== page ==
David Shields’ The thing about life is that one day you’ll be dead manages to be simultaneously heart-breakingly depressing whilst also somewhat optimistic. It’s a book about ageing and death, and it alternates between quite hard (and often statistical) science and anecdotal stories about Shields’ and his father’s life.
Yes, it’s another memoiry book about paternal relationships. In this one, the crux is thus: Shields’ father is 97 years old and a big fan of life – he exercises, he romances, he reads, he learns – whilst Shields himself is 51, middle-aged and fixated on death. The man closer to death is worrying about it less, enjoying the time that remains, whilst the younger man is doing the opposite.
This is a research heavy book – the science is detailed and complex, the statistics about life expectancy, cancer rates, suicide rates, dementia rates, the rate of bodily decay, the effects of ageing on genitalia, on internal organs, on the brain, on skin, on behaviour and energy and happiness and health is… It’s overwhelming when presented like this: we’re all dying, and we’re all getting older. I doubt many people will find themselves reading a book like this at an age younger that 25 (I certainly haven’t), which is deemed by Shields’ research as the point where the body really starts to fall apart. In fact, aside from the fact that people are likely to have more sex between 27 and 34* as the biological/social urge to reproduce kicks in, there is nothing physical, intellectual, emotional or fucking anything to look forward to from 25 onwards, unless you happen to get on with your children**.
The body is a wreck, a mess, a falling apart vessel for the reproduction of genes and genetics – each individual is valueless, alive only long enough to rear its children and continue on the species. It is the species itself, not one individual within it, that counts.
But that’s bleak. And The thing about life is that one day you’ll be dead isn’t relentlessly bleak. All the science is, all the hard facts are, because we will all die – a lot of the sections about bodily decline are written in the second person, which makes them particularly arresting. However, the book also contains lots about the joys of existence – about food and adventure and love and animals and friendship and anecdote and exercise and all sorts of other, less fun, things that the strait-laced Shields clan enjoy doing with their lives. It is possible to be happy, Shields writes, but it is impossible to never die – even in the section at the end that deals with the science behind science fiction ideas of immortality, it is very clearly stated that this is impossible. A point Shields doesn’t even need to make is that even if all ageing is prevented and all diseases destroyed, there are still an infinite number of other ways to die, and if someone lives infinitely, eventually their life and an accident will collide. The thing about life is that one day you’ll be dead.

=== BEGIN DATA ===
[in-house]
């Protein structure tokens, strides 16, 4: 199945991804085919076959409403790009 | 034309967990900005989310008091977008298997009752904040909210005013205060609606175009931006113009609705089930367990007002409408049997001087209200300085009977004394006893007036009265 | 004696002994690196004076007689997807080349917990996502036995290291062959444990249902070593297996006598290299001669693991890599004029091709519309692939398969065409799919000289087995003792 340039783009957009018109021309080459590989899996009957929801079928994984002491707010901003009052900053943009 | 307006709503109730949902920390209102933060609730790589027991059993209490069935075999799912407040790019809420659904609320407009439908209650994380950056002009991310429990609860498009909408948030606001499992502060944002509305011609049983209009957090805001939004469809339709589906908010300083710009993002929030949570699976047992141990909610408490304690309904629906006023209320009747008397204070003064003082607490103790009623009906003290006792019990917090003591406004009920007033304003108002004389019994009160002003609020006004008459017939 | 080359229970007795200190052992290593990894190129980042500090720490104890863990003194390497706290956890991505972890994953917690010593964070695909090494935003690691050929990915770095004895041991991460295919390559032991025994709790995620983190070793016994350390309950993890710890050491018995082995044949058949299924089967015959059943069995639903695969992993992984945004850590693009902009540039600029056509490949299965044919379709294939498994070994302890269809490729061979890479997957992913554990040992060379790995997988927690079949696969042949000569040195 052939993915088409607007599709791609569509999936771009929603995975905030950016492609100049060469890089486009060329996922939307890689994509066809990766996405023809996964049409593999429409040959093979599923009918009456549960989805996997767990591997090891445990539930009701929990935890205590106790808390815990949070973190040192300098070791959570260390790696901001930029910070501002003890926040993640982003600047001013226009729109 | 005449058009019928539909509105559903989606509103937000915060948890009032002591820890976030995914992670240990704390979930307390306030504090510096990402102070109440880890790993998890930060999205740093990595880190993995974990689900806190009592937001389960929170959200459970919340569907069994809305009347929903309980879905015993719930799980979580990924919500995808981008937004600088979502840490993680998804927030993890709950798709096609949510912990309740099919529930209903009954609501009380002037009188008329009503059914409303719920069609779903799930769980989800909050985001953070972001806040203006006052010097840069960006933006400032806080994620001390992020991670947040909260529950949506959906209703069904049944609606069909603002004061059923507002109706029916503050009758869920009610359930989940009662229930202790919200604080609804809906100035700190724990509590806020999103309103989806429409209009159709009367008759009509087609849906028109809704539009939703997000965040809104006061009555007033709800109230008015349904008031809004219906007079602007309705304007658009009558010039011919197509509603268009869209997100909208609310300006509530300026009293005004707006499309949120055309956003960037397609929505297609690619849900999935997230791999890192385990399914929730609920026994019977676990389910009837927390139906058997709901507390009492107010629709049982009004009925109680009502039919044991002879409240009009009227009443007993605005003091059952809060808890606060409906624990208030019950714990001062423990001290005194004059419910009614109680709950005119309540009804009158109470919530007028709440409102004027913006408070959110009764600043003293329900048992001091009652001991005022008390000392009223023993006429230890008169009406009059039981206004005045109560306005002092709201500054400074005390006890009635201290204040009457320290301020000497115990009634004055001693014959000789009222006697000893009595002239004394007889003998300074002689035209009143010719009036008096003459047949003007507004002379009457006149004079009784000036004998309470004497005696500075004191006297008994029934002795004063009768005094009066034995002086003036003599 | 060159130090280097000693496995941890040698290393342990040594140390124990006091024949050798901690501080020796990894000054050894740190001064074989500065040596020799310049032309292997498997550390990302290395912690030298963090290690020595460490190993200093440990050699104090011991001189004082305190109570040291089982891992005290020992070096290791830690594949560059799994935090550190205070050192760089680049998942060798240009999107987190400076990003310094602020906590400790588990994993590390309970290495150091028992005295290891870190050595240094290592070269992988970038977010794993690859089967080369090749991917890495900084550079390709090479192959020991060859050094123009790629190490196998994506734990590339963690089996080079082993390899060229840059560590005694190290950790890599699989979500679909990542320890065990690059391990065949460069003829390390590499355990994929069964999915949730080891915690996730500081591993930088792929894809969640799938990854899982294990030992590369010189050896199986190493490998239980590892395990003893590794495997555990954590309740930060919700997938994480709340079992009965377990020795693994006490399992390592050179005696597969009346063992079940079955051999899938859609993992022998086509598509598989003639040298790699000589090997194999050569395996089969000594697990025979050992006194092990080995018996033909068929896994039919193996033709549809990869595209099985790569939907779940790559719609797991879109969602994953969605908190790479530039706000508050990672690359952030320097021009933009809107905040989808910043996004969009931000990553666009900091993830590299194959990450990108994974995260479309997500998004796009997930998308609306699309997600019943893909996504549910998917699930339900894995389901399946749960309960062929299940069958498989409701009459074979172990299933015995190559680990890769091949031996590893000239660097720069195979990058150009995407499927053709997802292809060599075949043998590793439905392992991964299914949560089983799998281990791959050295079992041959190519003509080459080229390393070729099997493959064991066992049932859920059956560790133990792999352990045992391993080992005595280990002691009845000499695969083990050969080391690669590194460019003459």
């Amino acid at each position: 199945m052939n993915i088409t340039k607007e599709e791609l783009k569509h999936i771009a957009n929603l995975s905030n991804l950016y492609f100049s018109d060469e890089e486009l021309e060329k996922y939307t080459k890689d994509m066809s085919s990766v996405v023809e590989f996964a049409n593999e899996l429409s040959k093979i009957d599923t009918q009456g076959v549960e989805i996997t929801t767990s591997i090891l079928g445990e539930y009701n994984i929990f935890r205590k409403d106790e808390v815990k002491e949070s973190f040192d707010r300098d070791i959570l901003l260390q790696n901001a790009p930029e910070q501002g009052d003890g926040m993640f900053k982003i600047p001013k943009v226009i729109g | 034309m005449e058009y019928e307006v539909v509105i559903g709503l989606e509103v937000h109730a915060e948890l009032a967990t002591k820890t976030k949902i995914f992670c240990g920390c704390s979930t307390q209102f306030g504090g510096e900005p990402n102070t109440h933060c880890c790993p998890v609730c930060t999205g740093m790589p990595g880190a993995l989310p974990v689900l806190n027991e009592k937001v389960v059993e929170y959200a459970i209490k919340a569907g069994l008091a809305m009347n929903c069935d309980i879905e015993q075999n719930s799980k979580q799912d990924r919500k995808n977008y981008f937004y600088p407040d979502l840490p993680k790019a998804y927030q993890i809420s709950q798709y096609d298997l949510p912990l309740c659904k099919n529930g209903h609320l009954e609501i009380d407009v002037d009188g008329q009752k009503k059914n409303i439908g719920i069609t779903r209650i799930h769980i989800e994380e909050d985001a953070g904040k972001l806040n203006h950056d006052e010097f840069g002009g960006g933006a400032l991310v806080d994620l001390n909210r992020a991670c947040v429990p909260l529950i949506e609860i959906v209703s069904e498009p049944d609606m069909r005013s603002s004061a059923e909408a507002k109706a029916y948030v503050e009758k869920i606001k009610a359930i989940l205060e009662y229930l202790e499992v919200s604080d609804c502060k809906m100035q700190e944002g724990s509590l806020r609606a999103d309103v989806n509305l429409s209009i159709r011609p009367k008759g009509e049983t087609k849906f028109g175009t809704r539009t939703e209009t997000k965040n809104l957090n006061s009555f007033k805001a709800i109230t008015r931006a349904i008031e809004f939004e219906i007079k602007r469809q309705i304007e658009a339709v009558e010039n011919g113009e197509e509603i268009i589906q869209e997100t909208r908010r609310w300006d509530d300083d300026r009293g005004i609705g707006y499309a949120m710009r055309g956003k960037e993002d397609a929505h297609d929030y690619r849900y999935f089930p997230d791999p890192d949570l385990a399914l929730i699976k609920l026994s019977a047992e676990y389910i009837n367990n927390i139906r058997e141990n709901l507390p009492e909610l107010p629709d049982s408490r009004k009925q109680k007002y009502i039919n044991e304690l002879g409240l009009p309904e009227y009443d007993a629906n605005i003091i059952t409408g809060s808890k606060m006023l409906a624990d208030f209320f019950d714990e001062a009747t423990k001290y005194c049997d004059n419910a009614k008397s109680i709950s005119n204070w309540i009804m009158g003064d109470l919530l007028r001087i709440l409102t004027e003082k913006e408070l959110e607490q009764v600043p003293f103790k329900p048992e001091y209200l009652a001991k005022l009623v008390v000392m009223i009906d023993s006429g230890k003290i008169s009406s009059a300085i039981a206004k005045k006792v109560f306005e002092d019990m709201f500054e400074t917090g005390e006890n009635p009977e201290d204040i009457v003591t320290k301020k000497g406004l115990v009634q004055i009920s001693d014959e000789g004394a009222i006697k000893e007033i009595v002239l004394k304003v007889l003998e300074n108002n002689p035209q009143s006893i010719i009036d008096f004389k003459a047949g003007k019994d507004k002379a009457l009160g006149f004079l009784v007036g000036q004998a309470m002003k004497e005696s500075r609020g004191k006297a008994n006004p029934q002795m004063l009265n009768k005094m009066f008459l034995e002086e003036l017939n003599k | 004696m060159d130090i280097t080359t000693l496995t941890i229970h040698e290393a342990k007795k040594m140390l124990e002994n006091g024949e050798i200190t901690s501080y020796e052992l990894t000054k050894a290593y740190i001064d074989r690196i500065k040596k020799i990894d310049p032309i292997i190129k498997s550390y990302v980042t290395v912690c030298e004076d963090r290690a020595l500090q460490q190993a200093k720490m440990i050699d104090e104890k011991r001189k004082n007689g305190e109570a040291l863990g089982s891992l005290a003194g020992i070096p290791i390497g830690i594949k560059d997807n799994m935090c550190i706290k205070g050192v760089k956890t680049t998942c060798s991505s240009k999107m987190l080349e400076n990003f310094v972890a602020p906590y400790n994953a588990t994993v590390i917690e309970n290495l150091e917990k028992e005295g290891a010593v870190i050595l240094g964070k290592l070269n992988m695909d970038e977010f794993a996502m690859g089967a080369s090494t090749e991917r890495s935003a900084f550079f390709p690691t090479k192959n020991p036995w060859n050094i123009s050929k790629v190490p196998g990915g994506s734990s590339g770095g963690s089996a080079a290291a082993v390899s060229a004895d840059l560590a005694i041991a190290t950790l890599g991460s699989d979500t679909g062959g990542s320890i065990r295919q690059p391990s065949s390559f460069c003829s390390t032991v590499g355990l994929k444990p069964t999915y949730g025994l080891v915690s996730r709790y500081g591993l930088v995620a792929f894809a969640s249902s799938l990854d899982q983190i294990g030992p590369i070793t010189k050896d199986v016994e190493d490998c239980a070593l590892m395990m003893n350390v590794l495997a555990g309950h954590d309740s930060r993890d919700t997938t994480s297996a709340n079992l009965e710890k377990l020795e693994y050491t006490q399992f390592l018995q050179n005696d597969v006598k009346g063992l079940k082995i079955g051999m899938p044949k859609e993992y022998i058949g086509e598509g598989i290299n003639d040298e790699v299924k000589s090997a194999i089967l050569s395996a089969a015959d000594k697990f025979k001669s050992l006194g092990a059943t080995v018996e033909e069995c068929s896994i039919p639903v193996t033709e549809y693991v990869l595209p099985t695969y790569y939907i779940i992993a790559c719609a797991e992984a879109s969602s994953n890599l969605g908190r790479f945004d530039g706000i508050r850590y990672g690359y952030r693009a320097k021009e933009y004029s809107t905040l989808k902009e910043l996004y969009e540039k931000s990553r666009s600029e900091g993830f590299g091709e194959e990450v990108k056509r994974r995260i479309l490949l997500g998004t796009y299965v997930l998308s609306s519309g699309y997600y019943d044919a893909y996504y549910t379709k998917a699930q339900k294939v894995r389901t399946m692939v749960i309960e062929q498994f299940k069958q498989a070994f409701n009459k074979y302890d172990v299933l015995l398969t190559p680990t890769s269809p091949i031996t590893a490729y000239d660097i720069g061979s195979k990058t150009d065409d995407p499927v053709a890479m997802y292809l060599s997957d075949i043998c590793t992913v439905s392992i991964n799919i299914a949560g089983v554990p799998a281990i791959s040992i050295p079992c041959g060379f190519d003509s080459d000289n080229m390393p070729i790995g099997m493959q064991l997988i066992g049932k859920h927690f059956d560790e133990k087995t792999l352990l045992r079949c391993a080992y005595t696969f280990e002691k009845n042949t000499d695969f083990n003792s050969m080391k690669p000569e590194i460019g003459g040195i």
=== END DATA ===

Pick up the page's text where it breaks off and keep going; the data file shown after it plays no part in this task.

It’s the “you” that makes the book engaging – death is coming, my body is ageing and slowly falling apart and will continue to do so until-
It’s not an easy read. It’s upsetting in many places, particularly within the personal anecdotes and many quotations that are included in the text***. It’s a deeply felt book – informed and informative, but also human and warm. It made me laugh as many times as it made me cry, and it made me smile widely for every occasion in made me stare at the floor and consider biting my wrists open as decay is all I have to look forward to.
Because we do die, we will die, we are going to die. What we must never ask of ourselves is this: What is the point in doing anything at all, if one day we’ll just be dust?
There isn’t one. But nor is there any point in not trying to be as happy and fulfilled as possible.
I want to enjoy myself. The thing about life is that one day you’ll be dead has reminded me that one day I’ll be dead. And if it happened tomorrow, I’d be fucking livid.
Live, is the message of the book (particularly from Shields’ nonagenarian father), live while you can.
Live, to alter the pronoun, while I can.
Highly recommended. (Unless you’re depressed, in which case it might push you over the edge.)
* Which, let’s be honest and un-American, is not necessarily a good thing.
** A caveat Shields does not explicitly add, but even I am able to (uncharacteristically) see the message.
*** A la Shields’ masterpiece, Reality Hunger.
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